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LA County’s COVID Risk Level Moves From Low To Medium

A line graph showing cases, hospitalizations and deaths over time in L.A. County. Case levels have nearly tripled over the past month.
Courtesy of the L.A. County Dept. of Public Health)
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Los Angeles County entered a higher coronavirus risk level Thursday, as health officials reported more than 4,700 new daily cases. A continued rise in cases could trigger the return of restrictions such as a public indoor mask mandate.

The alert level was raised to the CDC’s “medium” level, which has a threshold of 200 new cases per 100,000 residents, even if hospitalizations remain low. L.A. County recorded 202 new cases per 100,000 people last week.

The latest rise, fueled by BA.2 subvariants, does not rival the omicron surge in January and February, but recorded case levels have nearly tripled over the past month. L.A. County Public Health Director Barbara Ferrer said six of the county’s eight early alert signals show “high concern.”

“It could signal that the increases that we're seeing in our COVID cases may soon put pressure on our healthcare resources,” Ferrer said Thursday at her weekly news conference.

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The county saw on average 3,300 cases per day in the past week and the county’s transmission rate remains high. The number of people in the hospital with COVID-19 is creeping up, with about 330 patients and seven deaths per day. The county’s test positivity rate rose to 3.5%

L.A. County had been in the “low” level since early March, after cases and hospitalizations from the omicron surge subsided. That’s also when county health officials dropped the indoor public mask mandate, which had been in place since last July, when cases of the delta variant began to surge.

New infections in L.A. County began trending upward in mid-April, and outbreaks of three or more cases at K-12 schools and worksites followed.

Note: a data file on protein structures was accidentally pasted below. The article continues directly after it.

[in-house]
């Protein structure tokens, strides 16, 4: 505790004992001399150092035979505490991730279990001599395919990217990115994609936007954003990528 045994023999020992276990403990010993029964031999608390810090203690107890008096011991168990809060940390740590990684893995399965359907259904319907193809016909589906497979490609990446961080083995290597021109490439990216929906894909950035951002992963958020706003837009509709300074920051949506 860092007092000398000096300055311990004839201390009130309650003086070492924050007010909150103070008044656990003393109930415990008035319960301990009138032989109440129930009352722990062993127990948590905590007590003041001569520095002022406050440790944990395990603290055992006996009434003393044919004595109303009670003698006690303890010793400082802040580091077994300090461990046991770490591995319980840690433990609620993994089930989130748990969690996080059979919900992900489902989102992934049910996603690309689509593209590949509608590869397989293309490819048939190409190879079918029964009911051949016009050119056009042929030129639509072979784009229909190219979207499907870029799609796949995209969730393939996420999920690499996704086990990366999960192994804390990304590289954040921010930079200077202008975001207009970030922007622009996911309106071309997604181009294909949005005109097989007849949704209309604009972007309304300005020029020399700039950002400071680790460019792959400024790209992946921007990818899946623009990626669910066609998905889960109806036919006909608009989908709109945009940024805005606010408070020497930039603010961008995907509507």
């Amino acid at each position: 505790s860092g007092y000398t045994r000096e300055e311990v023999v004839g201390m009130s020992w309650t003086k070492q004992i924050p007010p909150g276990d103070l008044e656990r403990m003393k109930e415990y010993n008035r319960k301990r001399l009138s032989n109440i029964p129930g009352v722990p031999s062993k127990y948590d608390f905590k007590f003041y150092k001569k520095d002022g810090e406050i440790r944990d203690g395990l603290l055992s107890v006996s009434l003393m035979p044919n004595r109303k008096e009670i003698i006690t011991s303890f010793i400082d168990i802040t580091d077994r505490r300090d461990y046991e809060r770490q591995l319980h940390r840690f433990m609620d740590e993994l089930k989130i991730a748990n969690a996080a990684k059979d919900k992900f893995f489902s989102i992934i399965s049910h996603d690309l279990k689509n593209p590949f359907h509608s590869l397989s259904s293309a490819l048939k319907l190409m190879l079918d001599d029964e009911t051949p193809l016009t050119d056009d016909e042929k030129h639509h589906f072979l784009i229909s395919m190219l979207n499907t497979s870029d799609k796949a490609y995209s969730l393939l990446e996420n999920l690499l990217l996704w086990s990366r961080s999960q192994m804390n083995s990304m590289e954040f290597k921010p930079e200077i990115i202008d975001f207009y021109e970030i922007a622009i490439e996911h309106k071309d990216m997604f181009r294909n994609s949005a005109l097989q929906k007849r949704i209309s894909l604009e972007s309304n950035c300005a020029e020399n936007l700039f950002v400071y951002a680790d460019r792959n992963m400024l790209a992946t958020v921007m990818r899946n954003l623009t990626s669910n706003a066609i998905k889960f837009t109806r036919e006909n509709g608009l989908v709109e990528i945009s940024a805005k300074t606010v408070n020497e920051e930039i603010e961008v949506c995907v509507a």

A data table showing cases, hospitalizations and test positivity increasing since May 13, 2022.
Courtesy of the L.A. County Dept. of Public Health)

Ferrer said there are far more cases than the alert system is counting, in part because it does not take into account positive at-home tests, which most people do not report to the health department.

“Once we are designated a high community level, we will go back to requiring that everybody put on those masks,” Ferrer warned.

The number of people in the hospital with COVID-19 would have to increase substantially before L.A. County enters the “high” community level, Ferrer said.

“Our current rate of 3.4 new admissions per 100,000 residents remains well below the threshold for high community level, which is 10 or more new admissions per 100,000 people. However, this metric has been steadily increasing, and it's currently about two times higher than it was a month ago,” she said.

LA County’s Transportation Mask Mandate Will Be Extended

Citing the rise in reported cases, Ferrer said an extension to the county’s transportation mask mandate will likely be announced Friday. It is scheduled to expire this weekend.

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“It would really be, at this point, foolhardy to not extend those protections,” said, though she declined to say how much longer the mandate will stay in place.

The county health order has been in place since April 22, after a federal judge in Florida eliminated the mask mandate on public transportation and airplanes nationwide. (The U.S. Justice Department has appealed the ruling.)

In response, L.A. County health officials issued their own health order stipulating that everyone aged 2 and older must wear face masks in “transportation corridors,” regardless of vaccination status. The order is hampered by jurisdiction — air travelers are required to wear a mask inside local airports, but depending on the airline, not once they board the plane.

Masks must also still be worn in high risk places such as emergency shelters, doctor’s offices and hospitals, homeless shelters and prisons, and long-term care facilities such as nursing homes.

A line graph showing cases are highest in affluent areas of L.A. County.
Courtesy of the L.A. County Dept. of Public Health)

Affluent Neighborhoods See More Cases — For Now

Ferrer said case rates remain highest in affluent areas of the county — a similar pattern to one we saw at the beginning of the pandemic. Ferrer said it’s likely that steep increases in lower-resourced communities will follow, as it has in the past.

“We remain focused on reducing transmission across the county by strengthening safety protocols at work sites where many of our central and lower wage workers continue to work every day," she said, "and ensuring that all communities, especially those with the fewest resources, have excellent access to reliable information, vaccines, testing and now therapeutics."

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Jackie Fortiér helps Southern Californians understand the pandemic by identifying what's working and what's not in our health response.